Over the past three years, I have spent 35+ hours per week working with my animals. I feed them, clean the pens, take them on walks, and play with them. I run with them on leashes through the neighborhood. I let kids and neighbors pet the goats. People even bring me vegetable scraps for them to eat. There's also many people in the area that just like talking to me about my goats. People will ask to take pictures, how old they are, what their names are, why I raise goats, etc. I’ve even had members of the community approach me and tell me that what I’m doing is truly amazing and to never stop. Goats are also herd animals. They need a companion inorder to be healthy. They cannot live by themselves, there needs to be another goat with them. Just two or three goats, is enough to keep a goat from having symptoms similar to depression.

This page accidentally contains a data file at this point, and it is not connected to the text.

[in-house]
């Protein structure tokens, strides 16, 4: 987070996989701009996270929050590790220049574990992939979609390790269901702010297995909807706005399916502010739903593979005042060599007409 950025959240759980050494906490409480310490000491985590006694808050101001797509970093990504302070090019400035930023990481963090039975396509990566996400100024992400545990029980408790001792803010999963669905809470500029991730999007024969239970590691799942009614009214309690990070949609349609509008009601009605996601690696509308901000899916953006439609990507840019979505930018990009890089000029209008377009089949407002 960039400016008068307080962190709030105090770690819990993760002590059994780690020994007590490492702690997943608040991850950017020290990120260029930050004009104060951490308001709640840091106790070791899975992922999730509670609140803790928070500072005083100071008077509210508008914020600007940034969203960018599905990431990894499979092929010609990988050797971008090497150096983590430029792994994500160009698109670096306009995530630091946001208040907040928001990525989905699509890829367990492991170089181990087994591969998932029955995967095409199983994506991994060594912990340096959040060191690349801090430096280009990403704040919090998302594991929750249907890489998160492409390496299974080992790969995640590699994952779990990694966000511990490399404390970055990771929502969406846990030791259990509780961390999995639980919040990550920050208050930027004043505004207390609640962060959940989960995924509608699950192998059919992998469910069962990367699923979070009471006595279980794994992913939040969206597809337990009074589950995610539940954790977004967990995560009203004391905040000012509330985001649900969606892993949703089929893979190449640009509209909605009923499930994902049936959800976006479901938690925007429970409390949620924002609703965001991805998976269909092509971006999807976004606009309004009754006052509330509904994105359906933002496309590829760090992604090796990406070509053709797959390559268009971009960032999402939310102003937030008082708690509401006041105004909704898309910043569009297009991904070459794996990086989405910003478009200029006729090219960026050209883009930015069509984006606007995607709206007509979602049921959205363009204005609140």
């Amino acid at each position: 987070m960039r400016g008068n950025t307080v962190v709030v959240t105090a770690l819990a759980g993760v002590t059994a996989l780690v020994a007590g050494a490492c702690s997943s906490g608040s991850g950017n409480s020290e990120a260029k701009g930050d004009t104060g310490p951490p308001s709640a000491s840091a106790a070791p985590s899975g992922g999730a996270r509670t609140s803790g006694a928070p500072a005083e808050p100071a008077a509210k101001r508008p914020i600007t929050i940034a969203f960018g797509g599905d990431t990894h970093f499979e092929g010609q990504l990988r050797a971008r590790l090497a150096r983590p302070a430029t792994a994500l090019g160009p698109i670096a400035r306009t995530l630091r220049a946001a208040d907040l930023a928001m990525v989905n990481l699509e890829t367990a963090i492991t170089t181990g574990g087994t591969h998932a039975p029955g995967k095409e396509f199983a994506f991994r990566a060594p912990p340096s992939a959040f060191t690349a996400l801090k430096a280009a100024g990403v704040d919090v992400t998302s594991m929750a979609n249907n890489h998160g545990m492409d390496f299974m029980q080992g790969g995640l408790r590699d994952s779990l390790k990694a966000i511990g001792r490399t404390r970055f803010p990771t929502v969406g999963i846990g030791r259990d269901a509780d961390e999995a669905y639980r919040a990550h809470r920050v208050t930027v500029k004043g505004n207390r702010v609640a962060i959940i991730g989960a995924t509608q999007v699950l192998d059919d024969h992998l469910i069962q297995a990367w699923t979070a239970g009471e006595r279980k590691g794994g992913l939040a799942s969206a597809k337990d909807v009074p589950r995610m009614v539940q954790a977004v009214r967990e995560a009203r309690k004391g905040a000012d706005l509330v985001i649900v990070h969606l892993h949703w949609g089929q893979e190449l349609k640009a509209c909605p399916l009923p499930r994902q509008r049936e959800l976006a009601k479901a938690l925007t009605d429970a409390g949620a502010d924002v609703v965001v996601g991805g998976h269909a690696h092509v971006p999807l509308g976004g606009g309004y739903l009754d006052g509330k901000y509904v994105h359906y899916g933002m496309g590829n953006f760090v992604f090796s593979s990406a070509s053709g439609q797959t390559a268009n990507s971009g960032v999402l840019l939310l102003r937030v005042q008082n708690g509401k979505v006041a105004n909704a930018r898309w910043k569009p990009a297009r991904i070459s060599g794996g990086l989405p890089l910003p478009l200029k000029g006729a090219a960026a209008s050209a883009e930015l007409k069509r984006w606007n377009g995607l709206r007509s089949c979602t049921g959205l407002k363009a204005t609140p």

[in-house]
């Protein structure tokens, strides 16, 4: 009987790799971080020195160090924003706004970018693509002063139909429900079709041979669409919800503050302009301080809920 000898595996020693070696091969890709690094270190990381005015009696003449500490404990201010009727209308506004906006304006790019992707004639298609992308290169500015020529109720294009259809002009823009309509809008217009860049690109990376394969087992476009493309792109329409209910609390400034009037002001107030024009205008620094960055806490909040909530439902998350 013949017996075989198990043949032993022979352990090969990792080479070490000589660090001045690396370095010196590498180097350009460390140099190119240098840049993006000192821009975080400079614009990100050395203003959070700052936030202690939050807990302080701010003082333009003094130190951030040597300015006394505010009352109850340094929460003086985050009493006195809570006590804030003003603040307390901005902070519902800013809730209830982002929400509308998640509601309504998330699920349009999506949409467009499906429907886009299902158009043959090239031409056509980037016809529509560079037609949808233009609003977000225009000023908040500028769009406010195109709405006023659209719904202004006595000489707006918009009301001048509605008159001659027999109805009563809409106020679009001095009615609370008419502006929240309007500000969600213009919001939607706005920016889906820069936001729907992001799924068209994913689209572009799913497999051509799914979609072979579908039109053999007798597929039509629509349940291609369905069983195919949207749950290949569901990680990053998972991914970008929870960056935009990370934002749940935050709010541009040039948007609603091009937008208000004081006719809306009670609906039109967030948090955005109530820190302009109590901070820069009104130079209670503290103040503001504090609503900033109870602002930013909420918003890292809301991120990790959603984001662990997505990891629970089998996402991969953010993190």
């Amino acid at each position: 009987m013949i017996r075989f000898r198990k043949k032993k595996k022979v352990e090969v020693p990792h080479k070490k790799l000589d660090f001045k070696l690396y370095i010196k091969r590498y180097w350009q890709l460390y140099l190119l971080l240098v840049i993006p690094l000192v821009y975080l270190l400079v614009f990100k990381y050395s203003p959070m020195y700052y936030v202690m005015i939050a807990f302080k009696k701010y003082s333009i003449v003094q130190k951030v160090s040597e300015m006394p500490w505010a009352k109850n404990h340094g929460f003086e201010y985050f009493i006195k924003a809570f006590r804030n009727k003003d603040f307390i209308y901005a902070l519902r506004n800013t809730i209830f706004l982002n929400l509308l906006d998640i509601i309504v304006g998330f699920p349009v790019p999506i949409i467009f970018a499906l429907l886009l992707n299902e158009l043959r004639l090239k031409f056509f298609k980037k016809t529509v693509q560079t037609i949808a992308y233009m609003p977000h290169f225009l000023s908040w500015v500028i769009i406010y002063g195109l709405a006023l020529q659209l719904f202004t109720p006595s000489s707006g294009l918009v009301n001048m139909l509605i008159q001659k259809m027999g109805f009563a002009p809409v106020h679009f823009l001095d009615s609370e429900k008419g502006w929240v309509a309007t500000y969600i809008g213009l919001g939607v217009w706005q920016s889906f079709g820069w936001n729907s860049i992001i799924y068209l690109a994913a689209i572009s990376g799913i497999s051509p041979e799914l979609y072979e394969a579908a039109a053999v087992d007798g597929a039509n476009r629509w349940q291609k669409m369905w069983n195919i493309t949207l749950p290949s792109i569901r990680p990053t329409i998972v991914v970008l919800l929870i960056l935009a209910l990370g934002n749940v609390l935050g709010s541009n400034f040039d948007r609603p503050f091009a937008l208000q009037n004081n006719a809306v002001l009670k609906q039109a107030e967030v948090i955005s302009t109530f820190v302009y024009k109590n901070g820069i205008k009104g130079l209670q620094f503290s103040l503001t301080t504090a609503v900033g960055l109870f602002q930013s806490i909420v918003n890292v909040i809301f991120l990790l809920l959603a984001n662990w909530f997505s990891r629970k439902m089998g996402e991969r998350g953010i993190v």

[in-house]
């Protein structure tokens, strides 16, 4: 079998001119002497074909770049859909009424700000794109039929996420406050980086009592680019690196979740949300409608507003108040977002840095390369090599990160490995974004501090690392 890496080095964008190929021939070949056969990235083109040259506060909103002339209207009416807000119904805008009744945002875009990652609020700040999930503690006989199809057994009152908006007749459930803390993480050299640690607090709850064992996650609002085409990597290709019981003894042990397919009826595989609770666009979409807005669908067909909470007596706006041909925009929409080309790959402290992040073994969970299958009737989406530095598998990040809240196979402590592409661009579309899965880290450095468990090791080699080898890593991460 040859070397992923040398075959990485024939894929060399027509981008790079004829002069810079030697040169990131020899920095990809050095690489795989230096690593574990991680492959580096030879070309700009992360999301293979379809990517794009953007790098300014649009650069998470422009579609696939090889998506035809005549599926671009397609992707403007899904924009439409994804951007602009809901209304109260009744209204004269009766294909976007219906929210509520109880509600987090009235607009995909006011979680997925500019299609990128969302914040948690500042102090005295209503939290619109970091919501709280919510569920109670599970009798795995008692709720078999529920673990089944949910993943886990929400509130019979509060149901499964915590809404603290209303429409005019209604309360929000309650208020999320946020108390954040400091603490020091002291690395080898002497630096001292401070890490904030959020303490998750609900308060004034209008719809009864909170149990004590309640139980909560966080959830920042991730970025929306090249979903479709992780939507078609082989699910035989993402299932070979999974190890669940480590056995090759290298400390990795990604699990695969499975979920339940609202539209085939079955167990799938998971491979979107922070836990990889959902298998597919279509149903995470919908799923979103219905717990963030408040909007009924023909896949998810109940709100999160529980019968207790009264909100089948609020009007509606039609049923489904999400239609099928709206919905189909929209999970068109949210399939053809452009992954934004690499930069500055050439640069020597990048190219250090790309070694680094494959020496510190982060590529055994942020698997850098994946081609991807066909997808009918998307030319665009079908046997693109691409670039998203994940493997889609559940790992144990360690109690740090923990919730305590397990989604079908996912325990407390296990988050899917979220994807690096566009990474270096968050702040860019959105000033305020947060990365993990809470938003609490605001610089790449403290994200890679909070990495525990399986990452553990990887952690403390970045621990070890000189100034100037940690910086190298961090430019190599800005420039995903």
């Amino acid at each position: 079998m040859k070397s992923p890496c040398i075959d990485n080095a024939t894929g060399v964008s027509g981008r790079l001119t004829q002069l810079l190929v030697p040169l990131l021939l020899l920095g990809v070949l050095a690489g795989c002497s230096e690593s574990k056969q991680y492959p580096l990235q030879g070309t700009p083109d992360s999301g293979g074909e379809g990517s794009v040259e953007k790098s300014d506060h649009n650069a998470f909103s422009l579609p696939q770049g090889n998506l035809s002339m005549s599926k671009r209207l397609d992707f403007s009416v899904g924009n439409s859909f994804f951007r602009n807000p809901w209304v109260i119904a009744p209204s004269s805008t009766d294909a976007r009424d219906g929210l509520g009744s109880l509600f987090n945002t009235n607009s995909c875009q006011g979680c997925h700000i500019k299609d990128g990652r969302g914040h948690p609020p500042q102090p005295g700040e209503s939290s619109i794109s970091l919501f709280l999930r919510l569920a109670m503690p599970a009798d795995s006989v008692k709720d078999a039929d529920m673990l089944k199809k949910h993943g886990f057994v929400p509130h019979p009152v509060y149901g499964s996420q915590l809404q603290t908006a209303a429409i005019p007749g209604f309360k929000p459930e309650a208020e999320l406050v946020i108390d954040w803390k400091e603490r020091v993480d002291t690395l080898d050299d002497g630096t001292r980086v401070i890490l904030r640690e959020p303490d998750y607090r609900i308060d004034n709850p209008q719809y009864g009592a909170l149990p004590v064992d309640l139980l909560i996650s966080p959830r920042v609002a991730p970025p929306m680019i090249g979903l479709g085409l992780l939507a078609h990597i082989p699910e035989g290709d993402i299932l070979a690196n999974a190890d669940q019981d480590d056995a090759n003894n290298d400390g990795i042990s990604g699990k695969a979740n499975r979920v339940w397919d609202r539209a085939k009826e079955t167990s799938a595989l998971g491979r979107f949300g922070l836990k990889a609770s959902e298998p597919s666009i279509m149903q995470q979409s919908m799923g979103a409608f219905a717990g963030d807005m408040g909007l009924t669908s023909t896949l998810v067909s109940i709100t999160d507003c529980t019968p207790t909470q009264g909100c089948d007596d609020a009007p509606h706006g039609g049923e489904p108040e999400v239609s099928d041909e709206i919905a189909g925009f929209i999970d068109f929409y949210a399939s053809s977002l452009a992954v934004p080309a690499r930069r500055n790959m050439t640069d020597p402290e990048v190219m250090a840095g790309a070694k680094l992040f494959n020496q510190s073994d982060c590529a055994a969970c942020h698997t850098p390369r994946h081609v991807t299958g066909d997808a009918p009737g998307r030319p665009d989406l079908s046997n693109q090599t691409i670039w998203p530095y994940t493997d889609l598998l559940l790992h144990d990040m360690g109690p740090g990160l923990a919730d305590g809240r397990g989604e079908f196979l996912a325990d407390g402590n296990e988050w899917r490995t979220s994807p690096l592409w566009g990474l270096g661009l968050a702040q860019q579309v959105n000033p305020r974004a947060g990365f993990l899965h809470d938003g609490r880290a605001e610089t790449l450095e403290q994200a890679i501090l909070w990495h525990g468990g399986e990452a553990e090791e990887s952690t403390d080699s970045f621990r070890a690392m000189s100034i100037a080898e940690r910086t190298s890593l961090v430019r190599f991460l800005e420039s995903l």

As you can see, FFA and agriculture as a whole has provided me with many opportunities. It has taught me responsibility and leadership. It has taught me skills I will need in the future as I tackle vet school. Raising goats has taught me skills I can never learn in school. I learned to manage money and raise another living animal. This level of responsibility, management, and hard work has helped make me a better person.
As far as public health and safety goes, miniature goats cause no issues. They are the size of a medium sized dog. They are smaller than large breed dogs and just as intelligent. They fertilize the land. They provide weed control and remove fire hazard. The City of Wenatchee itself released 300 goats in order to control fire hazards. They don’t make noise nearly as often as dogs bark. Goats have no negative effects on the community or the environment, so why prohibit them?